A difference of half a degree Celsius would make a huge difference in the future of the Arctic. A carbon sequestration project in Iceland offers hope of keeping warming under control.
Half a degree difference in temperature may seem inconsequential, but it matters a great deal in the Arctic.
The Earth has already warmed 1 degree Celsius (1.8 degrees Fahrenheit) since the 19th Century, but the Arctic is warming two or three times faster. Now, a recent United Nations report is looking at what is likely to happen if global temperatures vault past 1.5 to 2C — and the Arctic heats up even more.
“The Arctic takes a leading role in the concerns expressed in the report,” Hans-Otto Pörtner, a senior scientist at the Alfred Wegener Institute and one of the report’s 91 authors, said during the Arctic Circle Assembly in Reykjavik, Iceland last month.
Half a degree could be the difference between having summer Arctic sea ice or not. Under 1.5C of global warming, the Arctic Ocean is likely to be ice-free in the summer once in a century. That risk rises to once per decade at 2C. The change would affect organisms on all levels, from algae and copepods to fish, whales and other marine mammals — and the people who rely on them for food and other uses.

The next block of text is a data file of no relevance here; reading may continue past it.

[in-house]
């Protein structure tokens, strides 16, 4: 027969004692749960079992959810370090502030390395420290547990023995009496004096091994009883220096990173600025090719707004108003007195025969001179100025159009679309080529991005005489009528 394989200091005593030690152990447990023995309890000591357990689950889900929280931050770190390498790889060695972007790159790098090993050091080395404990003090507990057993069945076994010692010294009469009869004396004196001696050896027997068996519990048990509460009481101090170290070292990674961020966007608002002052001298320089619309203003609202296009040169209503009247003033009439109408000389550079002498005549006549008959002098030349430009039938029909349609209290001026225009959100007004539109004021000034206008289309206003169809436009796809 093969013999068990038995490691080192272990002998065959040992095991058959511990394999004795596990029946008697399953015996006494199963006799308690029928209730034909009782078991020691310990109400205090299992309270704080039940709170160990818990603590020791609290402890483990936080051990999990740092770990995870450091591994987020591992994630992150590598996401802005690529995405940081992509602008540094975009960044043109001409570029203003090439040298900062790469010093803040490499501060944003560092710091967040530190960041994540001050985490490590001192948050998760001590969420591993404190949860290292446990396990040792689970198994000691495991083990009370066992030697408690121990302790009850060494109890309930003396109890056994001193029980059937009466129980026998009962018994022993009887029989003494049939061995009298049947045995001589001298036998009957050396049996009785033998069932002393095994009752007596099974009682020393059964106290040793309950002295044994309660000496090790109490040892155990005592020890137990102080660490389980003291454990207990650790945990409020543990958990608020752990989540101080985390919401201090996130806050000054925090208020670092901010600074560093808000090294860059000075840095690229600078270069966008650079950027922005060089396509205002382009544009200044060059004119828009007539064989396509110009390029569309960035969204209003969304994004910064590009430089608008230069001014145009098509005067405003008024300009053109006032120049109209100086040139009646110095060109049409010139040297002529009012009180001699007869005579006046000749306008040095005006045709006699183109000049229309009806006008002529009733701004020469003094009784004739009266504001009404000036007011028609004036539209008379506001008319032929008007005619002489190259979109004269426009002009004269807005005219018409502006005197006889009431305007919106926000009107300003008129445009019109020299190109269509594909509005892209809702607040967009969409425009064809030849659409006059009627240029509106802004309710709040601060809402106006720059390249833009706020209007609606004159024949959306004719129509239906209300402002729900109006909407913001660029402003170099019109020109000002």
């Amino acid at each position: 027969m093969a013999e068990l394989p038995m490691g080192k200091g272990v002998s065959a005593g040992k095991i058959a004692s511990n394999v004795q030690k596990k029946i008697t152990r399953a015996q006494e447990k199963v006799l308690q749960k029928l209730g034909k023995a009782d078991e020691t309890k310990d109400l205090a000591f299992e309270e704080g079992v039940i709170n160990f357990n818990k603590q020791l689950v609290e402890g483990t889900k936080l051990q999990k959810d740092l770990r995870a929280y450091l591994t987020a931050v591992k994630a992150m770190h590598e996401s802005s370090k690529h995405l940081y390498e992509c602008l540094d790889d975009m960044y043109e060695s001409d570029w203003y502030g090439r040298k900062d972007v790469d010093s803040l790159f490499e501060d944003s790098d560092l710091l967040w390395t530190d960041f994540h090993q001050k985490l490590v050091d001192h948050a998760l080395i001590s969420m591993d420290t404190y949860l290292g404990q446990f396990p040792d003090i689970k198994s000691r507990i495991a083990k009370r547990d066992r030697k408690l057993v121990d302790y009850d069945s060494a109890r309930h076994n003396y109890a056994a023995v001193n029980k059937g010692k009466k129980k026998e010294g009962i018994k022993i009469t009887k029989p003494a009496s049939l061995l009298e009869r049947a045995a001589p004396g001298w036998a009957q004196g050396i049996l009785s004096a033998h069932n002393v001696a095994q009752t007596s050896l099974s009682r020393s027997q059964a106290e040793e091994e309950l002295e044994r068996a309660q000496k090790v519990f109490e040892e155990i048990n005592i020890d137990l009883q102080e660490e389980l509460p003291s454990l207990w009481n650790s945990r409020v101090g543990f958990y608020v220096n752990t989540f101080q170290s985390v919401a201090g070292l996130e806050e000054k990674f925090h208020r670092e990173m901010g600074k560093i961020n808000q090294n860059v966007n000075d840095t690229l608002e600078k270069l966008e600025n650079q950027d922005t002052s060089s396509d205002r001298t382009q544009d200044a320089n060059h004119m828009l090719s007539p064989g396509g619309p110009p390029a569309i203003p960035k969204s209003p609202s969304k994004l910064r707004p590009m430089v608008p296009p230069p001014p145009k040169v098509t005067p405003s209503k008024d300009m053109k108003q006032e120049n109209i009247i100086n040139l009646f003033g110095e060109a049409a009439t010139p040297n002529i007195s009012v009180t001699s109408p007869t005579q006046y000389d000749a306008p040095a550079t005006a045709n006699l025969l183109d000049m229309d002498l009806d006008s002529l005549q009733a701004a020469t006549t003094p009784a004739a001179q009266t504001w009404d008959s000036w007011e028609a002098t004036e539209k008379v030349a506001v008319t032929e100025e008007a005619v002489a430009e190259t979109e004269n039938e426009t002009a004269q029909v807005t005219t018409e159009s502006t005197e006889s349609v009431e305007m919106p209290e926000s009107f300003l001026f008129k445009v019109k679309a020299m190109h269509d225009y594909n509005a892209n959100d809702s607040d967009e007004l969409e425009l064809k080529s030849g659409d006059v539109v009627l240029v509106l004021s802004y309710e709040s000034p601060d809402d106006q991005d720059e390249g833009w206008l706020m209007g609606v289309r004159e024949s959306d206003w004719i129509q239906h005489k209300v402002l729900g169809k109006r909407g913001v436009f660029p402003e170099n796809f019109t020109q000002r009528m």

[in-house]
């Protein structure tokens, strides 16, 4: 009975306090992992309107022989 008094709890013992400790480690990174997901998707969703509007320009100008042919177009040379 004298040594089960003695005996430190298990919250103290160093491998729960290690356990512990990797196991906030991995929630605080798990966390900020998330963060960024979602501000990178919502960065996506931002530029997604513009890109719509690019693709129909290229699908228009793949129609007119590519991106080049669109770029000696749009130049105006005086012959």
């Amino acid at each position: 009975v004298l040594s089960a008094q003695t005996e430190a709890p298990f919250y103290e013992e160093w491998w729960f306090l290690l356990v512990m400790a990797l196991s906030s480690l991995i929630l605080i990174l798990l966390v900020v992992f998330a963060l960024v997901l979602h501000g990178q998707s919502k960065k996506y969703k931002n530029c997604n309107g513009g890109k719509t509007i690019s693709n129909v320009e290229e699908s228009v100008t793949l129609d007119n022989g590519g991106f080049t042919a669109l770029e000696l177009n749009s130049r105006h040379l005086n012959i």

Warming of 2C would also bring a later ice freeze-up and a longer ice-free open water season. There would be more storm surges and extreme weather events, and accelerated permafrost thaw. If warming remained at 1.5C, on the other hand, approximately 2 million square kilometers of permafrost — an area larger than Alaska — would remain frozen. In Alaska alone, the impact of climate change on public infrastructure could cost as much as $5.5 billion.
The Arctic has already endured the strain of global warming. For example, land ice loss has doubled since 2008. Canada’s Arctic glaciers are melting faster than ever before due to warming air temperatures; in the past 16 years, five glaciers have been lost entirely.
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